'Maradona could resign as Argentina coach'
Diego Maradona, appointed Argentina coach last week, could quit if he does not get his way over his choice of assistant, Argentine media said on Wednesday.sports Updated: Nov 13, 2008 10:54 IST
Diego Maradona, appointed Argentina coach last week, could quit if he does not get his way over his choice of assistant, Argentine media said on Wednesday.
Maradona, one of soccer's greatest players and one of its most volatile, has reportedly run into a deadlock with Argentina Football Association (AFA) president Julio Grondona over his choice of assistant.
Maradona, due to make his debut in next Wednesday's friendly away to Scotland, has said he wants to appoint former team mate Oscar Ruggeri, a personal rival of Grondona.
Grondona, who has voiced his opposition to the idea, refused to comment on the situation on Wednesday but admitted outside AFA headquarters that he was not on good terms with Ruggeri.
"I don't like his face," said Grondona as he forced his way through a crowd of reporters to his car. "It's a personal thing."
The row erupted only three days before Maradona is due to leave for Scotland.
Argentina cable television station TyC Sports said Maradona had met his general manager and former coach Carlos Bilardo earlier on Wednesday and sent a message to Grondona insisting he be allowed to appoint Ruggeri as his assistant.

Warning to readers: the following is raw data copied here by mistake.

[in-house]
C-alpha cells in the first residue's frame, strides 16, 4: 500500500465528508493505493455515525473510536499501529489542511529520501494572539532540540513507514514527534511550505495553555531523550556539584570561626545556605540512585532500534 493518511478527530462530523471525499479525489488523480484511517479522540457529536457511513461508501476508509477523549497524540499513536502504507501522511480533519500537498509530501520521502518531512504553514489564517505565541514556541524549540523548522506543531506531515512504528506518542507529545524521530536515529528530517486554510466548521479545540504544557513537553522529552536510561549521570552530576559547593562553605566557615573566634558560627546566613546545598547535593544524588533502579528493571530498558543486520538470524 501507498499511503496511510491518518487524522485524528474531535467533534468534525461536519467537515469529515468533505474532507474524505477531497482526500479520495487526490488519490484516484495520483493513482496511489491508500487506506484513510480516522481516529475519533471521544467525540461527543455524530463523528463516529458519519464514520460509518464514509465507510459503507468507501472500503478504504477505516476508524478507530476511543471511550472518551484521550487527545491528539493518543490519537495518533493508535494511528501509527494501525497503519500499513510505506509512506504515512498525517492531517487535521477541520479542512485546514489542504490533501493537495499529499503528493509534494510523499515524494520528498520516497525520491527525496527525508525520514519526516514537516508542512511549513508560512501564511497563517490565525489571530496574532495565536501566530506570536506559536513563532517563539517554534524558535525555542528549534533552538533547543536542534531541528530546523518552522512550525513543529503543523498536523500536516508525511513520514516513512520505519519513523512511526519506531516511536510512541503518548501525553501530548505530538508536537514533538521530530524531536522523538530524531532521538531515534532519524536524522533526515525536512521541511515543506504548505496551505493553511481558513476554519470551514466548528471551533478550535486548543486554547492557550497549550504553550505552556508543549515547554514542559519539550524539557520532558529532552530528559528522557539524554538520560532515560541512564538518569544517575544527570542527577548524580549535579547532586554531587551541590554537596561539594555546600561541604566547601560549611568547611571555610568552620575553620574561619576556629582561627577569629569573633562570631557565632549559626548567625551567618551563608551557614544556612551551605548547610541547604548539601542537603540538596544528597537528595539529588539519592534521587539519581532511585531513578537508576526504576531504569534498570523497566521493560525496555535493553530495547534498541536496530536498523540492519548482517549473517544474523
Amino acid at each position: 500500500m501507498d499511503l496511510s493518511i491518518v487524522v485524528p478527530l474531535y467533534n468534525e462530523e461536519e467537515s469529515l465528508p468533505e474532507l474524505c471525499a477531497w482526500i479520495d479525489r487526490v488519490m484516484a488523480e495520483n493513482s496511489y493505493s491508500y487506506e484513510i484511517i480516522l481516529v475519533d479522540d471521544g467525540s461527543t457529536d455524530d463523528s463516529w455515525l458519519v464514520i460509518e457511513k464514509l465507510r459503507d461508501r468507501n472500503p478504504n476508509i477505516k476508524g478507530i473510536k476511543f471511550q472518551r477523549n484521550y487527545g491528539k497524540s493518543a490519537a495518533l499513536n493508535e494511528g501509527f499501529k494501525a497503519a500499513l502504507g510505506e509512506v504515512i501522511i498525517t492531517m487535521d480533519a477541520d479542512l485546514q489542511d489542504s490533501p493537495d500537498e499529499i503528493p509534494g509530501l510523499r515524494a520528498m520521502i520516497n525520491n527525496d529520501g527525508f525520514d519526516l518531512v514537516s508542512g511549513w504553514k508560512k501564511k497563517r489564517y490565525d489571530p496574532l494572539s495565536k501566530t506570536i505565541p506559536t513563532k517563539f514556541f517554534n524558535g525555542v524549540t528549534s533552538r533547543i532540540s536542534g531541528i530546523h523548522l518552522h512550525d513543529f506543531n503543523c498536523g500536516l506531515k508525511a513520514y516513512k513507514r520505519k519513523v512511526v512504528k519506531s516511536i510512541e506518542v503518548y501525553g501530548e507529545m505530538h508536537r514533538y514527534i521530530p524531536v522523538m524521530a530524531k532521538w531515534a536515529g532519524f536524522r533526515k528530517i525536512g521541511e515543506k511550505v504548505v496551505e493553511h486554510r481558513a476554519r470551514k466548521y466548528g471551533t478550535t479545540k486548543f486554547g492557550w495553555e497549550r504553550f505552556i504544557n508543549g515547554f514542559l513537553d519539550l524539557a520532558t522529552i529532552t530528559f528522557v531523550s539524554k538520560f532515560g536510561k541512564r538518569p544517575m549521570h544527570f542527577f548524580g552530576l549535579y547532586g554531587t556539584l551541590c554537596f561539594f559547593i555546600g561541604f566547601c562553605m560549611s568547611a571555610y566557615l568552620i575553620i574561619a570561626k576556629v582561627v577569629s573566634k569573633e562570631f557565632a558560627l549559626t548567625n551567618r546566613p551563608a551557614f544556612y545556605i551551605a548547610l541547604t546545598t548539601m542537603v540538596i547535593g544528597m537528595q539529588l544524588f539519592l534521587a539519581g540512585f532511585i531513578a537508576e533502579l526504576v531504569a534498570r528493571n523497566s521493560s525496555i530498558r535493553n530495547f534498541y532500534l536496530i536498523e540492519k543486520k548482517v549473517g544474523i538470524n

Other media, including the TN cable news channel and the website of daily newspaper Clarin, also reported on the meeting and ultimatum. Several websites and television channels said Maradona could ultimately resign over the matter.
TyC said a meeting was due to be held on Thursday between the AFA and Maradona.
Maradona, 48, was named as the surprise replacement for Alfio Basile last week, capping a remarkable personal recovery after years in which he battled drug addiction, alcohol abuse and obesity.
Critics questioned whether the notoriously impulsive and temperamental 1986 World Cup winner was suitable for the high-pressure job.
Maradona, banned three times during his playing career for doping offences, has had only two brief stints as coach in the 1990s.
He had intitially announced that former 1986 World Cup team mates Sergio Batista and Jose Luis Brown would work as his joint assistants but backtracked during his official presentation.
Ruggeri has had a series of unhappy coaching experiences in the last five years.